An outsider in an insider game
Politics is a team sport in Sacramento.
After new folks are elected to the Legislature, their Democratic or Republican “teams” typically do everything possible to keep them in the game. The camaraderie is strongest when legislators face tough re-elections – their colleagues walk precincts and their political parties spend big money to buoy the campaigns.
Which is why the case of Assemblywoman Patty Lopez is so strange. The Democrat from San Fernando faces a difficult re-election next year against a well-connected opponent who’s raised 40 times as much money as she has. Yet she appears unlikely to benefit from the support of her team.
“I feel that my party hasn’t done enough to support her,” said Assemblywoman Cristina Garcia (D-Bell Gardens), who is vice-chair of the Legislature’s women’s caucus.
A Mexican immigrant with little formal education, a heavy accent and a campaign operation she said she funded by selling tamales, Lopez shocked Sacramento’s political establishment last year when she won her seat. She ousted an incumbent, Democrat Raul Bocanegra, who had powerful allies, a master’s degree and a campaign war chest of more than $1 million. Her approach was so outside the norm that Lopez – a Democrat – campaigned alongside a Republican.
“Patty Lopez got elected because she had an unusual groundswell of grassroots support from people who often don’t engage in politics but were attracted to the fact that she was one of them, she wasn’t a politician,” said Eric Bauman, chair of the Los Angeles County Democratic Party. “She was really an outsider.”
When Lopez arrived in Sacramento, hackles were up. Would she vote like a Democrat? Could she get any bills passed? Could she make allies in an institution dominated by political machines?
Now that her first year in the Legislature is behind her, the record is clear that Lopez has been a reliably liberal vote. She voted in favor of legislation backed by environmentalists, labor unions and abortion-rights groups. She introduced 13 bills, five of which were sent to Gov. Jerry Brown. He signed all but one.
Her legislation wasn’t lofty. One Lopez bill requires landlords to allow tenants to hang clotheslines. She wanted to protect common laundry methods in her community; the legislature’s analysis said it would reduce climate change. Another bill requires child-care workers to be trained to report child abuse. A third conserves habitat for monarch butterflies – a species Lopez said immigrants view as symbolic of “a hope to a better life.”
In voting with her caucus and passing a few bills, Lopez did what she was supposed to do as a team player. But the evidence suggests the team won’t help with her re-election next year.
Lopez has reported $8,350 in donations for next year’s campaign – a paltry sum for any legislator, but especially one who is running against a serious opponent. She faces a re-match against Bocanegra, the former assemblyman she ousted, and he’s raised more than $365,000.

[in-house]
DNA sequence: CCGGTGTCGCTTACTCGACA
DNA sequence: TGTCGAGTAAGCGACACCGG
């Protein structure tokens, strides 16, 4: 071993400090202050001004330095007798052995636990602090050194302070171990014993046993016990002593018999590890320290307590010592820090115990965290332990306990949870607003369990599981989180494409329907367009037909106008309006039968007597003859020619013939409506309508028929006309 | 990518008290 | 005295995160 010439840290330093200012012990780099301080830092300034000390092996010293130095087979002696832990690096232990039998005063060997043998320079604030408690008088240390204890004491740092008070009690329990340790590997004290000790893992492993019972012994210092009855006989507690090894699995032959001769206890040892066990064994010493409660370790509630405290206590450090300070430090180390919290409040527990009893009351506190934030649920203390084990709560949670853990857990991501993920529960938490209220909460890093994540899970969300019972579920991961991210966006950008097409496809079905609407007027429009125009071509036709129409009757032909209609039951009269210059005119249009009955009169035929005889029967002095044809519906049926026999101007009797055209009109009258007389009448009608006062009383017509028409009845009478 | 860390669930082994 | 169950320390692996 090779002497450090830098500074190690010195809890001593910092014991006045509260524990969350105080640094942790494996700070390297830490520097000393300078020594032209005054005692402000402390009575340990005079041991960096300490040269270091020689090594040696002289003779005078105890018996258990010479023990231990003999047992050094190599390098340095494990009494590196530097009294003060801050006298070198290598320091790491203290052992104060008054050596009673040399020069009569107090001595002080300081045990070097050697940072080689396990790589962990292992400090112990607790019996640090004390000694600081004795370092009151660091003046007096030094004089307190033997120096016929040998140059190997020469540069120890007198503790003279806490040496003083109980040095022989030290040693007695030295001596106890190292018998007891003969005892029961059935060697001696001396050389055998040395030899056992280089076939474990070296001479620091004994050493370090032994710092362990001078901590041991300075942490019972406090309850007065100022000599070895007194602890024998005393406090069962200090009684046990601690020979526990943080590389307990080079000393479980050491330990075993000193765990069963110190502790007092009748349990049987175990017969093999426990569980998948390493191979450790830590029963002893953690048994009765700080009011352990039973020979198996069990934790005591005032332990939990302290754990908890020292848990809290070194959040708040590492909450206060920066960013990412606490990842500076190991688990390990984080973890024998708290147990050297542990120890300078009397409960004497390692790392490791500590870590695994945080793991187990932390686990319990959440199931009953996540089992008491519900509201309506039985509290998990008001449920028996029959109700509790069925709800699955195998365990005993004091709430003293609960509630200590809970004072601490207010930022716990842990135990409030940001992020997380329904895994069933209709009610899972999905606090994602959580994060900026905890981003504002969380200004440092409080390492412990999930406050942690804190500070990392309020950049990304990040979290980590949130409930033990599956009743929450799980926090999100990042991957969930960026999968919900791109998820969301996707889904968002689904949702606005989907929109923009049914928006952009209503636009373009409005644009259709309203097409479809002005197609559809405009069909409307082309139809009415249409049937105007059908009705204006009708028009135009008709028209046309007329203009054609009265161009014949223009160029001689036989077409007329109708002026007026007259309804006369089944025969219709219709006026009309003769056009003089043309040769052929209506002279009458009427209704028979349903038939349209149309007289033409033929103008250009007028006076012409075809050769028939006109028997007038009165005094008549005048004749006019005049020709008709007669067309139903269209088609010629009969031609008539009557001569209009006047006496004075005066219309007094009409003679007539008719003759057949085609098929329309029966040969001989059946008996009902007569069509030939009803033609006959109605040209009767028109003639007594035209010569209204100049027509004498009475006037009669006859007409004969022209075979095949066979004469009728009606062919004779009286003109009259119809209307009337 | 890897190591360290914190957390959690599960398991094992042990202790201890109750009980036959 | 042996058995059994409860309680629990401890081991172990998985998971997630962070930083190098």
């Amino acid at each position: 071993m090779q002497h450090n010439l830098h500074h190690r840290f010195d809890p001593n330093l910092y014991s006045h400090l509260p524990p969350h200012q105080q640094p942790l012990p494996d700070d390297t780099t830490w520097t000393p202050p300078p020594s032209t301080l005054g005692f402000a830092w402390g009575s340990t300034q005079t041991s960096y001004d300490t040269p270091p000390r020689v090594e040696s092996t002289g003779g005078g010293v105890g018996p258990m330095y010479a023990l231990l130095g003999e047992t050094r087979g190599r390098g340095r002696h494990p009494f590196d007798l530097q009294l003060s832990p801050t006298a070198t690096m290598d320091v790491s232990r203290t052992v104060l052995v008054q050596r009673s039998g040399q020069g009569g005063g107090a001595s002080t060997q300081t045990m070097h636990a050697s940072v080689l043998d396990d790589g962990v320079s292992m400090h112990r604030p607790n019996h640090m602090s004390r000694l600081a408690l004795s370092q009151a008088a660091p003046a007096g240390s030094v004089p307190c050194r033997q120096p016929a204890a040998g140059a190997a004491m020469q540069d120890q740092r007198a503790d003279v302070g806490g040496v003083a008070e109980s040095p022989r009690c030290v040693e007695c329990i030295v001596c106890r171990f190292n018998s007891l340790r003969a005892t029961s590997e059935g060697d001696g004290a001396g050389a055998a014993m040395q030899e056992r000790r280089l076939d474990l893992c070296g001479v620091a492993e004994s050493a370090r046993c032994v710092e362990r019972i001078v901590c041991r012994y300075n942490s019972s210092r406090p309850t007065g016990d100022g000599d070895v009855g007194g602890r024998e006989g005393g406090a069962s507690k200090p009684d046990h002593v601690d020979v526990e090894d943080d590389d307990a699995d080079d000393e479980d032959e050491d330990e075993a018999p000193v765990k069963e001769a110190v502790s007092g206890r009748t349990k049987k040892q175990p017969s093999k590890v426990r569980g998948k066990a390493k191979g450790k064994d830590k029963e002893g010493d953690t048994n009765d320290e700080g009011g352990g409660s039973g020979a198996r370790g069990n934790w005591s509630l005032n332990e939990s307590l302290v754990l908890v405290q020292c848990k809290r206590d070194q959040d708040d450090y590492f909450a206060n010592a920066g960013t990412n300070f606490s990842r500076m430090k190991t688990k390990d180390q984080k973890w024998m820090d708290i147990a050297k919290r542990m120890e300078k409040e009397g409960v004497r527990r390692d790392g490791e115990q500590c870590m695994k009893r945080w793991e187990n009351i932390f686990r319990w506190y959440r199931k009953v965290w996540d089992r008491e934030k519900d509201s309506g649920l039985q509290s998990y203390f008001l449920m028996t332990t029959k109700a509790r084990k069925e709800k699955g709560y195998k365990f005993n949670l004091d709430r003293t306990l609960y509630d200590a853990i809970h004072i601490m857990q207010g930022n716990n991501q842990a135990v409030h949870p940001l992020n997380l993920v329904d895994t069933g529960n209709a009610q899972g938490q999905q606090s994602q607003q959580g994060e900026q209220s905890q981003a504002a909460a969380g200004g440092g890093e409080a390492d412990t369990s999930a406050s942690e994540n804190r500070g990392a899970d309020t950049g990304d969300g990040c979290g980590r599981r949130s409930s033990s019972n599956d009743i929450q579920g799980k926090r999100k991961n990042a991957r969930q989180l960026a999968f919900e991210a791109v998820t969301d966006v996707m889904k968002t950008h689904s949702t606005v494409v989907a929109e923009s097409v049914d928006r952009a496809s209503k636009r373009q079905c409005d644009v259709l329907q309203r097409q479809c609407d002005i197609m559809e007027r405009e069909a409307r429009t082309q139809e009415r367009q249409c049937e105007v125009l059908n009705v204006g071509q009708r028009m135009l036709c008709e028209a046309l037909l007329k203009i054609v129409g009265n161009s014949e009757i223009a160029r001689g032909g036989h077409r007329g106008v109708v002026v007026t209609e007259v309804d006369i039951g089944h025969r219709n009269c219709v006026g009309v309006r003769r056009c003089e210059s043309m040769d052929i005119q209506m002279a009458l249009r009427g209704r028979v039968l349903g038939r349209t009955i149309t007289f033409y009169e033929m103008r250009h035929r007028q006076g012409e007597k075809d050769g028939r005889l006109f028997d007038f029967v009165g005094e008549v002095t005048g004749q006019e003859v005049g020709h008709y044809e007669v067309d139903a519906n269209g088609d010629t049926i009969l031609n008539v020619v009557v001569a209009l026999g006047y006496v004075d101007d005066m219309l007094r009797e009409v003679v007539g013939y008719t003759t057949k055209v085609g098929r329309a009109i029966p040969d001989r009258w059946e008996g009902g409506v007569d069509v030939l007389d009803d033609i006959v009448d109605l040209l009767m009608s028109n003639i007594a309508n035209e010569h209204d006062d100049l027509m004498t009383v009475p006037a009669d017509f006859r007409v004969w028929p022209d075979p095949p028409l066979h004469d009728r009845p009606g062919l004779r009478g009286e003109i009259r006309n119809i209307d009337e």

“I respect my colleagues and the system that’s been in place but people get tired of (politicians) raising money for their campaigns,” Lopez said.
Lopez’s reports don’t list any donations from her colleagues in the Legislature – though she says she’s received two checks from fellow lawmakers that will be included in the next report. Bocanegra’s donors include six current and former legislators, including two former assembly speakers.
One of them, Sen. Bob Hertzberg – a Democrat whose district overlaps with Lopez’s – said her victory was “a complete fluke.” He believes Republicans voted for her because she campaigned alongside his Republican opponent, Ricardo Benitez, and that Democrats voted for her by mistake because her name came before Bocanegra’s on the ballot.
“I talked to a tremendous number of people in the community,” Hertzberg said. “I heard the stories about those mistakes.”
The state’s political watchdog is investigating complaints that Lopez did not properly report her work history and campaign contributions. But the biggest question about Lopez’s longevity in the Legislature is whether she’ll get the endorsement of the California Democratic Party in February, allowing her caucus to spend big money on her campaign. She didn’t get it last time and doesn’t expect it this time.
Bocanegra has received the party endorsement in the past and feels like he’s “in a good spot” to get it again, said his campaign consultant Pat Dennis.
If that happens, “there may not be a precedent for what we’ll have to decide,” said Assemblyman Anthony Rendon (D-Lakewood), who will take over as speaker next year. “If the party rules preclude us from providing her with financial assistance, then we’d have to adhere to those.”
So why would the party not endorse an incumbent with a loyal voting record, especially when the number of Democratic women lawmakers is on the decline? Several factors are likely at play. Lopez ousted an incumbent with many friends in the Legislature. She was never active in party politics. She ran an unprofessional campaign with mismanaged financial reports and close proximity to a Republican.
“It’s nice to have an outsider in Sacramento,” said Lea-Ann Tratten, political director for the Consumer Attorneys of California, one of the few interest groups that have donated to Lopez.
“It’s refreshing. And frankly I think we need more of that. But that’s not how Sacramento works, it’s very much an insider game.”